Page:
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Glazyev: Even Very Large National Credit for Real Economy’s Productivity Is Not Inflationary

May 12, 2014 (EIRNS)—Russian Academician, presidential advisor, and Obama sanctions target Sergei Glazyev has a long interview today with rbcdaily.ru, a Russian financial newswire; even in Google.translate, the interview is interesting and important for Russia’s economic policy.

Glazyev says that Russia is in process of being "cut off from the dollar" not by him or its government, but by the United States and Britain. His 10-year-old proposals for a national payments system and for settling Russia’s trade in national currencies—not only with Asia, but with EU as well—now are urgent. He deflects questions seeking detail on how the government and Finance Ministry are taking his 15-point proposal for economic and financial reindustrialization and re-onshoring late last month, saying that all the proposals are part of a coherent policy shift which circumstance will force.

Glazyev clearly proposes Russia should impose foreign exchange controls to stop/reverse capital flight (estimated at over $200 billion since the financial warfare began, by financial warrior Mario Draghi). Glazyev says the Russian economy, to resume growth, needs long-term loans for the development of "complex" or advanced manufacturing productions; but, the domestic interest rate is higher than the rate of return in manufacturing industry. Therefore, the government must provide national credit: expand non-market mortgages, make credit extensions, including through the development banks.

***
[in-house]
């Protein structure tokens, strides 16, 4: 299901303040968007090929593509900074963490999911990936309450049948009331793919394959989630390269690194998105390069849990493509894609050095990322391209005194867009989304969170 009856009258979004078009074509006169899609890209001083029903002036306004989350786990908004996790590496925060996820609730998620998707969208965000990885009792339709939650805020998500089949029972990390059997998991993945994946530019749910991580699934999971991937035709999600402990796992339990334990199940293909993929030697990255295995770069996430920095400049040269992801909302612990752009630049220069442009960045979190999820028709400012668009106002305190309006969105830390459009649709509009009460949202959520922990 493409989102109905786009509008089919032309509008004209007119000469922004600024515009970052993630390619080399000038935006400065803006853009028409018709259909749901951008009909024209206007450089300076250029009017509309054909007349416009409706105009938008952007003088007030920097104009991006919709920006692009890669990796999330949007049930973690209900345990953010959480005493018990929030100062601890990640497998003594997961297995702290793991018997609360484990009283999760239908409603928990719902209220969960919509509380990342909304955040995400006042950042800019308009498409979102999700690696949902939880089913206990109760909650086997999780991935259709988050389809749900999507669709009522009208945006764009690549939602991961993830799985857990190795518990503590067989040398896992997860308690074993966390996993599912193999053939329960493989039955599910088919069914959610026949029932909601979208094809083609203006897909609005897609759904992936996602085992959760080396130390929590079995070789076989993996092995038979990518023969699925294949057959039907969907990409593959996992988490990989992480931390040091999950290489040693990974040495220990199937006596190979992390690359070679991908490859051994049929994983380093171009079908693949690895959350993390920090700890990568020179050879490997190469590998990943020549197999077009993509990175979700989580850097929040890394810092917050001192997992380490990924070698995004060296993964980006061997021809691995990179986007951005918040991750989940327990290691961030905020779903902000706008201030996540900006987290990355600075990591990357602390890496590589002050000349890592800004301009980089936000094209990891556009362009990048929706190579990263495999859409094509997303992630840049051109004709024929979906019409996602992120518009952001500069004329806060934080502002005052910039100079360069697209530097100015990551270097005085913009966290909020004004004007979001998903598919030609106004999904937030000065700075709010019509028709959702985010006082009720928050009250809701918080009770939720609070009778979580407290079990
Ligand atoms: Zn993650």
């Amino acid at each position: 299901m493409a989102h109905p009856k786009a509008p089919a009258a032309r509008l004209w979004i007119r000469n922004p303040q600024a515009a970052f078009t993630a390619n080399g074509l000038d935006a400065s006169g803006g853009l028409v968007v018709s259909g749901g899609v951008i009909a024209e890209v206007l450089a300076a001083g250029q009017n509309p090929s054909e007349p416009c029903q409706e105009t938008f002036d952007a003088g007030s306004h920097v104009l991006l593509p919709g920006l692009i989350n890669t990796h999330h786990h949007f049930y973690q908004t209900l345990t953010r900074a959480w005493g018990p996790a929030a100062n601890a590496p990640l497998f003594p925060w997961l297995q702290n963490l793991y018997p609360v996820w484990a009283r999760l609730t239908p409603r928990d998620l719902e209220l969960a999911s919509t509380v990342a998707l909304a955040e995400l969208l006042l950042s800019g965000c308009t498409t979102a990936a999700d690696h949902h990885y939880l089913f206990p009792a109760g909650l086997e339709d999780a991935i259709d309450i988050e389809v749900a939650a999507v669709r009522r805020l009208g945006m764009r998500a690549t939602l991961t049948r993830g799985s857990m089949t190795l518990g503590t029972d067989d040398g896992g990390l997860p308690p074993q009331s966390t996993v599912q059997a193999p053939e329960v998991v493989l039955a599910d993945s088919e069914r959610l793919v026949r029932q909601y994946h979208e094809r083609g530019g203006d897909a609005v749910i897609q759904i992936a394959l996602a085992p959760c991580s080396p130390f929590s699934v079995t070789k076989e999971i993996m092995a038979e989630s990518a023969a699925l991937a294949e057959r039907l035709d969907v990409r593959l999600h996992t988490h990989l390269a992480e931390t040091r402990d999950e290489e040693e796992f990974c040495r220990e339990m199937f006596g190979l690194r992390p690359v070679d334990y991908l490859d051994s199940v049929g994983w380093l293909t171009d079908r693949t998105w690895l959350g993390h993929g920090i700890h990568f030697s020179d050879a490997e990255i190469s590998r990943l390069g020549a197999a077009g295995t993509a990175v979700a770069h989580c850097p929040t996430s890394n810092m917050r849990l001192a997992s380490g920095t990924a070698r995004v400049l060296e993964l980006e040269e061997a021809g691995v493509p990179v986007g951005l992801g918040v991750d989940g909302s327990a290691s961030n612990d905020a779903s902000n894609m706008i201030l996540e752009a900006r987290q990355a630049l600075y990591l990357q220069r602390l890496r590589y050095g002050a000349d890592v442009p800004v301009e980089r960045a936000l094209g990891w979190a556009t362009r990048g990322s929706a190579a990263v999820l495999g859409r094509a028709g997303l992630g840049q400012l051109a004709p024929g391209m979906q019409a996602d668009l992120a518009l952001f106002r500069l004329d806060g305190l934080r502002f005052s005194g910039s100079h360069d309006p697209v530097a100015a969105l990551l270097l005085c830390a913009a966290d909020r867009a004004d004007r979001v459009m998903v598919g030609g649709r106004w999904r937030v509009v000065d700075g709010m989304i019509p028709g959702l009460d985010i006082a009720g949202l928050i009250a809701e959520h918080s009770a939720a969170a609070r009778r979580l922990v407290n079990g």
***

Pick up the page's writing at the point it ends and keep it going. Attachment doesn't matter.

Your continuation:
The economist and political leader who brought Lyndon LaRouche to address the Duma makes his most striking comments when asked whether national credit will exacerbate inflation, now 7% in Russia.

"During the recovery of the Chinese economy," Glazyev says, "currency emission rates were exceptionally high. It was the same during the Japanese economic miracle. Today we have a ratio of credit to GDP of about 50% of our competitors — some 100% higher—200%. If currency issue is given away to banks for speculation, then comes inflation. If it is for refinancing of the real sector and investment in the modernization of scientific and technical potential, it is anti-inflationary."

Note that China’s currency emission since 2008 has indeed been well over $10 trillion, three times the Fed’s total; this has been ritually denounced by British economic writers as guaranteeing a global crash, Chinese hyperinflation, etc. Instead, high-speed rail corridors begin to span the globe.